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Cleaning up after the storm: an interview with East Hills' Rachel Lee

"It's not just asking, 'What do you do in the storm?' but also, 'What do you do after the storm?' and 'How do you take care of what's happened?'" says Lee.
Hollow Tree in East Hills from the tornado and storms on August 20, 2016.

Hollow Tree in East Hills from the tornado and storms on August 20, 2016. /Eric Tank

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A hollow tree fell on a house on Fitzhugh Street.

A hollow tree fell on a house on Fitzhugh Street. /Rachel Lee

Thank you pizza from East Hills to the City of Grand Rapids' Forestry crew.

Thank you pizza from East Hills to the City of Grand Rapids' Forestry crew. /Rachel Lee

Rachel Lee, Director of the East Hills Council of Neighbors started livestreaming a video on Facebook as soon as the tornado and storms had passed her area on Saturday, August 20, 2016, sharing news and warnings with her community as soon as she could.

“It’s not just asking, ‘What do you do in the storm?’ but also, ‘What do you do after the storm?’ and ‘How do you take care of what’s happened?'" Lee said.

Lee wants the community to continue to be as vigilant about the cleanup process as they were during the tornado warning in order to minimize injury to people and damage to property.

“I’d have to say the biggest concern from this weekend was the downed wires and not just the downed trees," Lee said. "There were so many downed wires, and the thing is, they were hiding in the trees, too. I was noticing a lot of kids come out and they would just run up to things."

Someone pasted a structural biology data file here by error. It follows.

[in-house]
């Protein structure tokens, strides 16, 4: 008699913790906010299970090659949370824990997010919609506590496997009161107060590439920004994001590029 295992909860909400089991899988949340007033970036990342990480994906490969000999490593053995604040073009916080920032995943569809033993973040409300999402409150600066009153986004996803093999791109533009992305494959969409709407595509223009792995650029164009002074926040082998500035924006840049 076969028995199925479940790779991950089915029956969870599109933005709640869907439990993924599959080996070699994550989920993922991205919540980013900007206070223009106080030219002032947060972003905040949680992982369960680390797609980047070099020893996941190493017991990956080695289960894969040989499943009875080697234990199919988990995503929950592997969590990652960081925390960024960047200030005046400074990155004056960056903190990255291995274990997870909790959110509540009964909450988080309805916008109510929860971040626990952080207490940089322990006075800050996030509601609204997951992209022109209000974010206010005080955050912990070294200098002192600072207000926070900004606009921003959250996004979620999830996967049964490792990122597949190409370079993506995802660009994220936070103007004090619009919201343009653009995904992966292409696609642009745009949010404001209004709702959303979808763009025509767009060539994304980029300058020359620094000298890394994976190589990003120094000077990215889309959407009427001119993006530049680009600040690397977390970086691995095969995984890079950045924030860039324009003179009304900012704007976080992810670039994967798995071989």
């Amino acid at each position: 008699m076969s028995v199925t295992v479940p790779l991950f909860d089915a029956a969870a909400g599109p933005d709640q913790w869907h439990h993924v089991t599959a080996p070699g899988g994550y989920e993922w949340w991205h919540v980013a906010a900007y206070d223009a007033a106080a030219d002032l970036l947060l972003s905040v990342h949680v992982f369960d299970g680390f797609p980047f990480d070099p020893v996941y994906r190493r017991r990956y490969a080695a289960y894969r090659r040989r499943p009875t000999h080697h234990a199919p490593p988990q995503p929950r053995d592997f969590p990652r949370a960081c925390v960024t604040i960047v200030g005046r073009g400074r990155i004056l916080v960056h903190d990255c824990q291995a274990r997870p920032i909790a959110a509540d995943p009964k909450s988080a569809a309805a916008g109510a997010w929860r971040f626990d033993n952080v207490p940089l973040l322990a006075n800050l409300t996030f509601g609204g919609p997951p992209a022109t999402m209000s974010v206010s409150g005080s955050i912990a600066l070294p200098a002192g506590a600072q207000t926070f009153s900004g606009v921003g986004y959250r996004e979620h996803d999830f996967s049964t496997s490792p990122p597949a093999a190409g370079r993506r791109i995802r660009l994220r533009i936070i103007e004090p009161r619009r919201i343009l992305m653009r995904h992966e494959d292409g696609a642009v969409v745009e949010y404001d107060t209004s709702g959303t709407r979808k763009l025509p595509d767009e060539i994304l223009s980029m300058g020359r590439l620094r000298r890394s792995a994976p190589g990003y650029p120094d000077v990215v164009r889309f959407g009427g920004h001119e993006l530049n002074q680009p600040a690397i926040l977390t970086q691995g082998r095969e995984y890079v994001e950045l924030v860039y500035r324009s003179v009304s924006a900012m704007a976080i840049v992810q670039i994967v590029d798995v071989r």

"Be very cautious of walking around," Lee said. "Fallen trees, damage, I know it’s interesting to look at, but there’s also safety precautions. There were so many runners out after the storm and I kept saying, 'Downed wires, downed wires!' Fuller was closed because of downed wires. A utility pole in Eastown literally split at the top. So, those wires hide in those fallen tree branches. So if it’s arcing or sparking, be cautious regardless, but if it’s arcing or sparking, stay as far away as possible. And watch out for your animals, too, don’t just let them out!”

Lee suggested community members all do a walk-around of where they live even if there’s no obvious damage.

“Do a walk-around of your property to see if there’s any branches hanging," Lee said. "I noticed right after the storm there was a couple large branches that were just hanging from trees and so we need to get those reported. Call your property insurance for personal property damage. If you’re a tenant, call you landlord and let your landlord know.”